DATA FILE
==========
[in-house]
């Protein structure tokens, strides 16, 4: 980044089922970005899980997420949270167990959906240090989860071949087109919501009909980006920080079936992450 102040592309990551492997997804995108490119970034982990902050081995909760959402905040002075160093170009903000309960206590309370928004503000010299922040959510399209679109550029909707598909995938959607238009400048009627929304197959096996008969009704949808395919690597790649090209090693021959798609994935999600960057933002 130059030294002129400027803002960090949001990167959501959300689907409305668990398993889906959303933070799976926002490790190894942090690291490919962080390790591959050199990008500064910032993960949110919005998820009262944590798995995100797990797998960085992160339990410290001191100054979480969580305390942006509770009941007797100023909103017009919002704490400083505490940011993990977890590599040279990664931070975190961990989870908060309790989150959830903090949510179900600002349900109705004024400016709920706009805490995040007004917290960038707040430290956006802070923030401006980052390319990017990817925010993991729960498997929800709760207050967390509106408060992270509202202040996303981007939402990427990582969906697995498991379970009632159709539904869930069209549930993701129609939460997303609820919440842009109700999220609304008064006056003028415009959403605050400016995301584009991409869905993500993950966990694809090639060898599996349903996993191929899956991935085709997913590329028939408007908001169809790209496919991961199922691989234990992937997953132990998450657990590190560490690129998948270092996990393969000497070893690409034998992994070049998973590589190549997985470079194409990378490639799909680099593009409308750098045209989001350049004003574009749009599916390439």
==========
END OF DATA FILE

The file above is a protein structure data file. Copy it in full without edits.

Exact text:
[in-house]
């Protein structure tokens, strides 16, 4: 980044089922970005899980997420949270167990959906240090989860071949087109919501009909980006920080079936992450 102040592309990551492997997804995108490119970034982990902050081995909760959402905040002075160093170009903000309960206590309370928004503000010299922040959510399209679109550029909707598909995938959607238009400048009627929304197959096996008969009704949808395919690597790649090209090693021959798609994935999600960057933002 130059030294002129400027803002960090949001990167959501959300689907409305668990398993889906959303933070799976926002490790190894942090690291490919962080390790591959050199990008500064910032993960949110919005998820009262944590798995995100797990797998960085992160339990410290001191100054979480969580305390942006509770009941007797100023909103017009919002704490400083505490940011993990977890590599040279990664931070975190961990989870908060309790989150959830903090949510179900600002349900109705004024400016709920706009805490995040007004917290960038707040430290956006802070923030401006980052390319990017990817925010993991729960498997929800709760207050967390509106408060992270509202202040996303981007939402990427990582969906697995498991379970009632159709539904869930069209549930993701129609939460997303609820919440842009109700999220609304008064006056003028415009959403605050400016995301584009991409869905993500993950966990694809090639060898599996349903996993191929899956991935085709997913590329028939408007908001169809790209496919991961199922691989234990992937997953132990998450657990590190560490690129998948270092996990393969000497070893690409034998992994070049998973590589190549997985470079194409990378490639799909680099593009409308750098045209989001350049004003574009749009599916390439």